CG: Well, what happened in the year 2000, the man who wrote part two of the series… Well, he’d actually written his screenplay in the 1970s, and I’d read it in 1986. I put him into part one of the film in order to make his screenplay a sequel of sorts. It was sort of marketing idea, but it works well. I realized that my film was dealing with taboo subject matter, and even though they were very different, there were related thematic elements that made sense for me to do it that way, and I’ve glad I did it that way. Anyway, in the year 2000 – he was 62 when we shot the film, which we shot in 2001… And he had been born with a severe case of cerebral palsy, and he was very difficult to understand, and he’d been locked into a nursing home… I shouldn’t go into that too much, because that’s what I talk about more when I show that film. But what did happen was, cerebral palsy isn’t a degenerative disease. Sometimes people think it’s like multiple sclerosis, which is degenerative. But cerebral palsy is not. One is born with cerebral palsy, and it can be severe or minor, and they stay with the amount of cerebral palsy that they have and it never gets any worse. But in any case, he had a very severe case of cerebral palsy, and as he was getting older, he did start to choke on his own saliva, and in the year 2000, one of his lungs collapsed, and it became apparent that if we didn’t shoot anything soon, we might not get to shoot anything at all. It was right around the time that the first Charlie’s Angels film was coming to me, and I realized that the money I made from that film, I could put it straight into making this film, and that’s exactly what I did. And since then, Charlie’s Angels ended up being a very good film for my career, because it made a lot of money, and I ended up getting more interesting roles, like Willard and that sort of thing. And I realized that previous to that, I was not choosing films to make money. I was attempting to find films that somehow would psychologically reflect what my own interests were, but that didn’t really work, because I wasn’t writing them or directing them. And they were not necessarily that good for my career, because they didn’t necessarily make a lot of money. So it’s been extremely helpful now: By changing the way I’ve chosen to act in movies, specifically to fund my own films, I have been able to fund these films that I’m so very passionate about, and it’s led toward much more interesting roles. Really, that’s how I’ve been ultimately selecting how to be in films. If they meet my quote, which is a fair and reasonable quote, then that’s something I’ll do. Not always. There was a film last year I didn’t do for various reasons. But by and large if there’s even a possibility that I can make it work, and if they’ll meet my quote, at this point in time I’m needing to do that to continue to fund these projects that I’m so passionate about.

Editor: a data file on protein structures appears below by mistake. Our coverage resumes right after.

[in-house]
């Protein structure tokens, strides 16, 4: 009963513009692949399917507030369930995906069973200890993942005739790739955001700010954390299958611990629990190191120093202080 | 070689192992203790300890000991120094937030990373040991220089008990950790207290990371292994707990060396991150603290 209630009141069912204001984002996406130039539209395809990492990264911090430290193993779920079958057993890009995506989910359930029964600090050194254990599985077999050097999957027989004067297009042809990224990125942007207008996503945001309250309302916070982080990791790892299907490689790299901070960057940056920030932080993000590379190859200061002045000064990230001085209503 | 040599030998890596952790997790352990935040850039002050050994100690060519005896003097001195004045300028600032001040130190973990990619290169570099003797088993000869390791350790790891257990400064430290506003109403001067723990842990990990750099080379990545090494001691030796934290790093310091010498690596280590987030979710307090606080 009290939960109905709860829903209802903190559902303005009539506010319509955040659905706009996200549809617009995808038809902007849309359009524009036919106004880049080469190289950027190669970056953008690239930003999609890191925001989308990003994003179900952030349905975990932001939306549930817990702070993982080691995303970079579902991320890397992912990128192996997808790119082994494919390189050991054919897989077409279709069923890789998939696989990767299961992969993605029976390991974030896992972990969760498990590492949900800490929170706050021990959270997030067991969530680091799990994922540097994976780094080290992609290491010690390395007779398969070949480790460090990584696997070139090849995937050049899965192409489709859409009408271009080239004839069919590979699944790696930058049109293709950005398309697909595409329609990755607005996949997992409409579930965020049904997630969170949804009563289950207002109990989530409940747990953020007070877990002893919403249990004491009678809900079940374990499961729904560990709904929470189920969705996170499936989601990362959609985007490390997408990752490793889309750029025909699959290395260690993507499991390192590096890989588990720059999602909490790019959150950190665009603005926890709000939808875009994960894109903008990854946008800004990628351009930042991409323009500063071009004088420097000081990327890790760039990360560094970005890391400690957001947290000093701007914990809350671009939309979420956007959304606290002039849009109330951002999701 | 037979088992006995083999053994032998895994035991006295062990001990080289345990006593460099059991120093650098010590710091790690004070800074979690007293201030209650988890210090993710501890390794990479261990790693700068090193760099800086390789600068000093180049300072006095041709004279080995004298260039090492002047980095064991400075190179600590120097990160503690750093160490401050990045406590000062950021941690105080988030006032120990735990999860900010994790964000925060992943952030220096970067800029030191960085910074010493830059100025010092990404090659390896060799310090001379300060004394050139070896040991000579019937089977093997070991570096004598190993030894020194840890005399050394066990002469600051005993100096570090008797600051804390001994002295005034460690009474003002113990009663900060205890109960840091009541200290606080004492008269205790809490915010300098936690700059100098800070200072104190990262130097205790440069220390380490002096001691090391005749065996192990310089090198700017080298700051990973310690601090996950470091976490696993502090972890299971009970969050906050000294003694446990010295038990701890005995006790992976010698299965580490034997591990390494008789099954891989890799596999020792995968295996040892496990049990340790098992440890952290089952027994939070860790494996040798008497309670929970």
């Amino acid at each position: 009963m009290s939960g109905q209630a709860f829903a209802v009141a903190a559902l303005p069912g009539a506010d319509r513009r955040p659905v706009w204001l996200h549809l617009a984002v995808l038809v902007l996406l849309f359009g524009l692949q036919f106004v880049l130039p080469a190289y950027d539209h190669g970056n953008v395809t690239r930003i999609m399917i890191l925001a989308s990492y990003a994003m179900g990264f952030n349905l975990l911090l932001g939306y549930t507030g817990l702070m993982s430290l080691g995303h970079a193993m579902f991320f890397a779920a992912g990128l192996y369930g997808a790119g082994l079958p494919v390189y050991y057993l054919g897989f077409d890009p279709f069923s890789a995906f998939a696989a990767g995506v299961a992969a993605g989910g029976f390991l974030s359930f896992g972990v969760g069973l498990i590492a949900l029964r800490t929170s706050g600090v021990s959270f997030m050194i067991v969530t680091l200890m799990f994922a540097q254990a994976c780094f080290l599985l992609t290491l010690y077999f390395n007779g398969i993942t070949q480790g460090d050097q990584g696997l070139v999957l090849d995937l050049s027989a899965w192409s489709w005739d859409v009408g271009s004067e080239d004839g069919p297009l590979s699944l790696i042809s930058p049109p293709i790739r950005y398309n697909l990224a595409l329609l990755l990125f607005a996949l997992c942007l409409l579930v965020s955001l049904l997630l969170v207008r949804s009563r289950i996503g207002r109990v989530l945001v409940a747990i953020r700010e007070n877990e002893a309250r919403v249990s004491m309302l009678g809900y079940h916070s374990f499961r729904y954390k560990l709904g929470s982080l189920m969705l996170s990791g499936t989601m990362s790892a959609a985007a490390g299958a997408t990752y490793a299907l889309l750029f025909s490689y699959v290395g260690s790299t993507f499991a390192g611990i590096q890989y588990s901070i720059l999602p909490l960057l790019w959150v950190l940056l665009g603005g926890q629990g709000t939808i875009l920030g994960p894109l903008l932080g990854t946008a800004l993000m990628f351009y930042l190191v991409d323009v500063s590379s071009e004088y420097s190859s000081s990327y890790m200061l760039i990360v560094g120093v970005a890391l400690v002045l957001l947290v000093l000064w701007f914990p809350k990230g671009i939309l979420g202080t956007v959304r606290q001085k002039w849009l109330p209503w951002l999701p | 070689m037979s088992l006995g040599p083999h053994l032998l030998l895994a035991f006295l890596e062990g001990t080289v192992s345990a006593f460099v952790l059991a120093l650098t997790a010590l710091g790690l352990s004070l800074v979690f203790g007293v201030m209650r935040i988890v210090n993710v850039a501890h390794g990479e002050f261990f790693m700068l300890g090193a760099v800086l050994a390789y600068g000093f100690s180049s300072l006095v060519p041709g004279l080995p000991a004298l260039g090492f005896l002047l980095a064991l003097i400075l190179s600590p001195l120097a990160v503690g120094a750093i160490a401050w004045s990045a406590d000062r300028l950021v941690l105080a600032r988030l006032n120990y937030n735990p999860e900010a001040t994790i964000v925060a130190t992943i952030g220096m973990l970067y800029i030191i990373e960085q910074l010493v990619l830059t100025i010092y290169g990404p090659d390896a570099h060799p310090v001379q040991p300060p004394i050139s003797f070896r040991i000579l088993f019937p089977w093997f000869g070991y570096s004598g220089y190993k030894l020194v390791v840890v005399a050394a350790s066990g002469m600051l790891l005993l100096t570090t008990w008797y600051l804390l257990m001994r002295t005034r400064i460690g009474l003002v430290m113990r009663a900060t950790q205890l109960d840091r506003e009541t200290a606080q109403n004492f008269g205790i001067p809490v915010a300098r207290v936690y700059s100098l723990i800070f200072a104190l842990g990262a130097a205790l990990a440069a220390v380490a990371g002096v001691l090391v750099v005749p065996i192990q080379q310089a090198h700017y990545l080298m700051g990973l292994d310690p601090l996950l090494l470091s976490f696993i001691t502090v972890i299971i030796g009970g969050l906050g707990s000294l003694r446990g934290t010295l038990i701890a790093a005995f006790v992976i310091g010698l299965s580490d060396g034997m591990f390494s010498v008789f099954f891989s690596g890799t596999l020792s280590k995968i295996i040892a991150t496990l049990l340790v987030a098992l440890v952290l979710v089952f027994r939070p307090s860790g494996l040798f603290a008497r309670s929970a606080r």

WW:: So when you agree to be in something like Epic Movie, you’re looking at it as a means to funding your own films…